Favorable results from a phase 1 study were previously presented for intravenously administered teclistamab (JNJ-7957), a B-cell maturation antigen (BCMA) x CD3 bispecific antibody, in relapsed/refractory multiple myeloma (RRMM). The primary objective was to identify the dose(s) to be used in the phase 2 investigation. Updated results and data for subcutaneous administration are now available.
A total of 84 and 65 patients received intravenous (IV; 0.3-720 μg/kg) and subcutaneous (SC; 80-3000 μg/kg) teclistamab, respectively. The median age was 63 years, and the median number of prior lines of therapy was 6. Whereas 96% and 81% of patients were triple-class exposed/refractory, 69% and 39% of patients were penta-drug exposed/refractory, and 91% of patients were refractory to their last line of therapy.
Regarding pharmacokinetics, the half-life of teclistamab supports weekly IV dosing. Following weekly IV or SC treatment, exposures increased in a dose-related manner. An SC dose of 1500 μg/kg had a comparable maximum serum concentration (Cmax) to an IV dose of 270 μg/kg, but higher trough levels versus a 720-μg/kg IV dose. Time to reach Cmax following SC dosing ranged from 3 to 8 days.
The most common hematologic adverse events (AEs) were anemia (55%), neutropenia (57%), thrombocytopenia (40%), and leukopenia (28%), whereas the most common nonhematologic AEs were cytokine release syndrome (CRS; 55%), pyrexia (30%), diarrhea (23%), cough (21%), fatigue (22%), nausea (22%), and headache (22%). Grade ≥3 AEs occurred in 39% of patients; neutropenia (18%) and anemia (12%) were the most common. CRS (any grade) developed in 54% and 57% of patients with IV and SC dosing, respectively; events were observed within a median of 1 day after SC administration. All CRS events were grade 1/2 and tended to occur with the initial 1 to 2 dose(s). Among patients who received IV administration, 5% of patients experienced neurotoxicity (2 AEs being grade ≥3), 5% of patients experienced treatment-related infusion-related reactions (all grade 1/2), and grade 5 AEs were reported in 4 patients but were deemed unrelated to treatment by the investigator, with the exception of 1 case of pneumonia. Injection-site reactions were experienced by 22% of patients who received SC administration (all grade 1/2). Grade ≥3 infection-related AEs were observed in 15% of patients. The maximum tolerated dose has not been reached.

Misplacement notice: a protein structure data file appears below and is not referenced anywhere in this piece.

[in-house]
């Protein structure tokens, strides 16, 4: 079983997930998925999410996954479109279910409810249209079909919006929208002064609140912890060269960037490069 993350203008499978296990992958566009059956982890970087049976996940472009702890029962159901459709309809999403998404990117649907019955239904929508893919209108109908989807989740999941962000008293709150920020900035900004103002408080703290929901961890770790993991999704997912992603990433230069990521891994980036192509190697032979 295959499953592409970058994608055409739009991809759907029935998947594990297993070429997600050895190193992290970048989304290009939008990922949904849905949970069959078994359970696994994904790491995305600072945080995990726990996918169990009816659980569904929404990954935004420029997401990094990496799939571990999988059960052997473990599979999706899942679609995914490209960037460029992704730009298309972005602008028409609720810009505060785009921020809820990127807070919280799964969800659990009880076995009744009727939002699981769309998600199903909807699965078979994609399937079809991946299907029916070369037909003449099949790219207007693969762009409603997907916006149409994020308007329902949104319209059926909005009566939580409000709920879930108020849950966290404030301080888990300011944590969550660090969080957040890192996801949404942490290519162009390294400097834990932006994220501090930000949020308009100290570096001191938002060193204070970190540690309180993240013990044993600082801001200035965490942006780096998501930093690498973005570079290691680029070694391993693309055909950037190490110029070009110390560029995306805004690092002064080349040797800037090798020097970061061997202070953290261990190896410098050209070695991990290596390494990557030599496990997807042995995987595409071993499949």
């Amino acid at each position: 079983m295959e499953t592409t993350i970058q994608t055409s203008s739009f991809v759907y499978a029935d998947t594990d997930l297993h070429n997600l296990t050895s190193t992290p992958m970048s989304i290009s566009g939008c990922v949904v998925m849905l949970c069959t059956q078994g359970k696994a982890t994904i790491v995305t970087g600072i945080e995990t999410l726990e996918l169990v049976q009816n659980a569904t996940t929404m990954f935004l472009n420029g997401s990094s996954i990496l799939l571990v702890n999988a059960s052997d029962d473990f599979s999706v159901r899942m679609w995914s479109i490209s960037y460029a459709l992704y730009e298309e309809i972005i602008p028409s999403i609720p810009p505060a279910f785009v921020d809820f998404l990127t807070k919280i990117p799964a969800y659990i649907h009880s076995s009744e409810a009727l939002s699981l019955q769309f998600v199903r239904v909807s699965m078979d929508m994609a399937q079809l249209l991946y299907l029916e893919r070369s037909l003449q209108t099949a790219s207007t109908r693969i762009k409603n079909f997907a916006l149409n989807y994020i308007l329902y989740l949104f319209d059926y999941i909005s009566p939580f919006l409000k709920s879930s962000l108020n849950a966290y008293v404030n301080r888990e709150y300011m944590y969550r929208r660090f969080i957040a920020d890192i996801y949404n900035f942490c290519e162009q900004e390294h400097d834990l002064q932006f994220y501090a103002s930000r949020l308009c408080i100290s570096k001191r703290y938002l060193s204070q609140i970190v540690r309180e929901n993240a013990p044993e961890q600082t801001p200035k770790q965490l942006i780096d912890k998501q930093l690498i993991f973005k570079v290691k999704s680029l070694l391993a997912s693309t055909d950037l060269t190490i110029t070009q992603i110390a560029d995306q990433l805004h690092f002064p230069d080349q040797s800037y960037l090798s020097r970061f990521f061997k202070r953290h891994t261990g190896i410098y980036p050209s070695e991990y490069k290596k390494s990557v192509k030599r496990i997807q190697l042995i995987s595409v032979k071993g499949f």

The overall response rate among the 120 patients with evaluable data across 4 IV and SC dose-level ranges (IV, 270-720 μg/kg weekly; SC, 720-1500 μg/kg weekly) was 69% (47 of 68 patients specifically included in the response analysis, including 40 with very good partial response or better [≥VGPR] and 18 with complete response or better [≥CR]). Although response data for patients who received a 3000-μg/kg SC dose are not yet available, the 1500-μg/kg SC dose was selected for phase 2 investigation and 15 of 16 patients on this dose continue to be in response (3 partial response, 5 VGPR, 4 CR, and 3 stringent CR), with responses deepening over time. The median time to first response among 35 patients with responses in the SC cohort was 1 month, whereas 32 responding patients remain on therapy for 1.7 months to 14 months after a median follow-up of 6.5 months. Among patients in CR evaluable for minimal residual disease (MRD), 5 of 5 patients across the IV and SC cohorts have sustained MRD-negativity at 10–6.
Favorable efficacy and safety results from this updated analysis of a phase 1 study support the planned phase 2 monotherapy trial of teclistamab 1500 μg/kg administered subcutaneously in patients with RRMM.
Abstract 180. ASH 2020. December 5, 2020. Updated Phase 1 Results of Teclistamab, a B-Cell Maturation Antigen (BCMA) x CD3 Bispecific Antibody, in Relapsed and/or Refractory Multiple Myeloma (RRMM).